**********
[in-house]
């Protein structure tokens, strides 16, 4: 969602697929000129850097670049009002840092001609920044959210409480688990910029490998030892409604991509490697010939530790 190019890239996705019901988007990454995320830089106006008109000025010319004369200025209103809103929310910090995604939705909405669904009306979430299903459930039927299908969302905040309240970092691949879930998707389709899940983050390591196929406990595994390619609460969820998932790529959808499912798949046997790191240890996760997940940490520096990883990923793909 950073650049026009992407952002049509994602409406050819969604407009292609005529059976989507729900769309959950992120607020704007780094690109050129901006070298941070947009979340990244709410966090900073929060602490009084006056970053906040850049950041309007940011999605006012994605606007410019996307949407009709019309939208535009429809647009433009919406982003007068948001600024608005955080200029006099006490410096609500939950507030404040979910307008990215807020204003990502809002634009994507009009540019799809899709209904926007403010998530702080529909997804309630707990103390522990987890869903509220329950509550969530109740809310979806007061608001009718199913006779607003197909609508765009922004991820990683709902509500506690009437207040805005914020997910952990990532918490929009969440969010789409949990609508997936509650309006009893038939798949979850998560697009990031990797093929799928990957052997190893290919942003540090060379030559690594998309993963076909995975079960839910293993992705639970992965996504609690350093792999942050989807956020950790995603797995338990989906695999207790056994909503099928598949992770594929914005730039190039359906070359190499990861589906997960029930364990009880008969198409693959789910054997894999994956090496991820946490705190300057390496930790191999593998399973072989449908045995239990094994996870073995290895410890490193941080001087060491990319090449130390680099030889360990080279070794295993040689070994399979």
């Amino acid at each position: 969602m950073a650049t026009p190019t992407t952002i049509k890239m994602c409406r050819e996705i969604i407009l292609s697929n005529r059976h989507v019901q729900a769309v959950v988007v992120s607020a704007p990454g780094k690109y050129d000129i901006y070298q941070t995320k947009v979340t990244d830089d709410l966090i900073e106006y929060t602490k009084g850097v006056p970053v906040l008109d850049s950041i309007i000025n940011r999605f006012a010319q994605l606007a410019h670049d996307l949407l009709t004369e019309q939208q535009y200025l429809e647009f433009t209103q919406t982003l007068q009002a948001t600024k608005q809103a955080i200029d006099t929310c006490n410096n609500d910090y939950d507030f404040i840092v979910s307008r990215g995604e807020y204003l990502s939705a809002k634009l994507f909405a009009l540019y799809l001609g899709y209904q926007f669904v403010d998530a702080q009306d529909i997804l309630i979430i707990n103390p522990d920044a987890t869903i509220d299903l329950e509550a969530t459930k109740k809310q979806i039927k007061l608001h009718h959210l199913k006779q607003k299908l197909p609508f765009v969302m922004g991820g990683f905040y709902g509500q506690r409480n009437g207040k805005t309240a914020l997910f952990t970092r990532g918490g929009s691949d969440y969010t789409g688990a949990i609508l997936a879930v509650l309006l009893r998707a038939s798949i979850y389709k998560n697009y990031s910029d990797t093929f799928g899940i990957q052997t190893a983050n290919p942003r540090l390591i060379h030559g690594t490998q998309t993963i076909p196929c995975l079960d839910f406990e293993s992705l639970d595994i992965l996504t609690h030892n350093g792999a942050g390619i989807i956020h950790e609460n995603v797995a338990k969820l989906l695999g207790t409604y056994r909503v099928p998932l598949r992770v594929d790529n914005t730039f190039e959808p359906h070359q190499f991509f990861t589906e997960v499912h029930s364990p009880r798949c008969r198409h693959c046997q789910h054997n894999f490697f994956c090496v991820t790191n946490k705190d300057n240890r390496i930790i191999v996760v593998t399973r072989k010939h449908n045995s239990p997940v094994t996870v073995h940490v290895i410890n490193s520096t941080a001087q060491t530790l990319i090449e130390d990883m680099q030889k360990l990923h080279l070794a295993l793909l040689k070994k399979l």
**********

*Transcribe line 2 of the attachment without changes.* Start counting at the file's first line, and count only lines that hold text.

């Protein structure tokens, strides 16, 4: 969602697929000129850097670049009002840092001609920044959210409480688990910029490998030892409604991509490697010939530790 190019890239996705019901988007990454995320830089106006008109000025010319004369200025209103809103929310910090995604939705909405669904009306979430299903459930039927299908969302905040309240970092691949879930998707389709899940983050390591196929406990595994390619609460969820998932790529959808499912798949046997790191240890996760997940940490520096990883990923793909 950073650049026009992407952002049509994602409406050819969604407009292609005529059976989507729900769309959950992120607020704007780094690109050129901006070298941070947009979340990244709410966090900073929060602490009084006056970053906040850049950041309007940011999605006012994605606007410019996307949407009709019309939208535009429809647009433009919406982003007068948001600024608005955080200029006099006490410096609500939950507030404040979910307008990215807020204003990502809002634009994507009009540019799809899709209904926007403010998530702080529909997804309630707990103390522990987890869903509220329950509550969530109740809310979806007061608001009718199913006779607003197909609508765009922004991820990683709902509500506690009437207040805005914020997910952990990532918490929009969440969010789409949990609508997936509650309006009893038939798949979850998560697009990031990797093929799928990957052997190893290919942003540090060379030559690594998309993963076909995975079960839910293993992705639970992965996504609690350093792999942050989807956020950790995603797995338990989906695999207790056994909503099928598949992770594929914005730039190039359906070359190499990861589906997960029930364990009880008969198409693959789910054997894999994956090496991820946490705190300057390496930790191999593998399973072989449908045995239990094994996870073995290895410890490193941080001087060491990319090449130390680099030889360990080279070794295993040689070994399979």